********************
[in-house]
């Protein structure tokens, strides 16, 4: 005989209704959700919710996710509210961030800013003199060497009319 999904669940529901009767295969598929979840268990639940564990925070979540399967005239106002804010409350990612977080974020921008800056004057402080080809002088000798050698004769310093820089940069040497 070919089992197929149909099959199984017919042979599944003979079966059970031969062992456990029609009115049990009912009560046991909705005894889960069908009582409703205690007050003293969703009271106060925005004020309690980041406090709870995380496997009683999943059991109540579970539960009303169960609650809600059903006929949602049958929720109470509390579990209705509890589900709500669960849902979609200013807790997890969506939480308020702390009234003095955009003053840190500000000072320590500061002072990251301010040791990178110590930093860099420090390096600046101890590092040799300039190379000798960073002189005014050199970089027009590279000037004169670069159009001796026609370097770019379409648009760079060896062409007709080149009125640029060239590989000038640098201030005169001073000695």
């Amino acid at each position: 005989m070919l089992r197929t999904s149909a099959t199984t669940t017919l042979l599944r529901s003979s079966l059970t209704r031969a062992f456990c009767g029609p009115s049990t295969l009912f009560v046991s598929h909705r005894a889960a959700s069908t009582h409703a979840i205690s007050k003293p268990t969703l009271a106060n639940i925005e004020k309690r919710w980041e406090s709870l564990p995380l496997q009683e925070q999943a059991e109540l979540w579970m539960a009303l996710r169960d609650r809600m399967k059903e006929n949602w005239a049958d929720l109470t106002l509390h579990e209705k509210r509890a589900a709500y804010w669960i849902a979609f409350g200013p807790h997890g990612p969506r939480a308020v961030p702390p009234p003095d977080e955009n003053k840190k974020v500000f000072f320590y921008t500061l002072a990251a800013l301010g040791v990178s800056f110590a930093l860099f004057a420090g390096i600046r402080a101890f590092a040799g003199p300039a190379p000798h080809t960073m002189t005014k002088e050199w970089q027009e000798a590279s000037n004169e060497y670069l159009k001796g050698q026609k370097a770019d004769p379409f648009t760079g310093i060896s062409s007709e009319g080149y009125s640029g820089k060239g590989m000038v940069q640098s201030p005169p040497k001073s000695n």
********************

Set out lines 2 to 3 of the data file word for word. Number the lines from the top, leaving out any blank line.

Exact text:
């Protein structure tokens, strides 16, 4: 005989209704959700919710996710509210961030800013003199060497009319 999904669940529901009767295969598929979840268990639940564990925070979540399967005239106002804010409350990612977080974020921008800056004057402080080809002088000798050698004769310093820089940069040497 070919089992197929149909099959199984017919042979599944003979079966059970031969062992456990029609009115049990009912009560046991909705005894889960069908009582409703205690007050003293969703009271106060925005004020309690980041406090709870995380496997009683999943059991109540579970539960009303169960609650809600059903006929949602049958929720109470509390579990209705509890589900709500669960849902979609200013807790997890969506939480308020702390009234003095955009003053840190500000000072320590500061002072990251301010040791990178110590930093860099420090390096600046101890590092040799300039190379000798960073002189005014050199970089027009590279000037004169670069159009001796026609370097770019379409648009760079060896062409007709080149009125640029060239590989000038640098201030005169001073000695």
């Amino acid at each position: 005989m070919l089992r197929t999904s149909a099959t199984t669940t017919l042979l599944r529901s003979s079966l059970t209704r031969a062992f456990c009767g029609p009115s049990t295969l009912f009560v046991s598929h909705r005894a889960a959700s069908t009582h409703a979840i205690s007050k003293p268990t969703l009271a106060n639940i925005e004020k309690r919710w980041e406090s709870l564990p995380l496997q009683e925070q999943a059991e109540l979540w579970m539960a009303l996710r169960d609650r809600m399967k059903e006929n949602w005239a049958d929720l109470t106002l509390h579990e209705k509210r509890a589900a709500y804010w669960i849902a979609f409350g200013p807790h997890g990612p969506r939480a308020v961030p702390p009234p003095d977080e955009n003053k840190k974020v500000f000072f320590y921008t500061l002072a990251a800013l301010g040791v990178s800056f110590a930093l860099f004057a420090g390096i600046r402080a101890f590092a040799g003199p300039a190379p000798h080809t960073m002189t005014k002088e050199w970089q027009e000798a590279s000037n004169e060497y670069l159009k001796g050698q026609k370097a770019d004769p379409f648009t760079g310093i060896s062409s007709e009319g080149y009125s640029g820089k060239g590989m000038v940069q640098s201030p005169p040497k001073s000695n």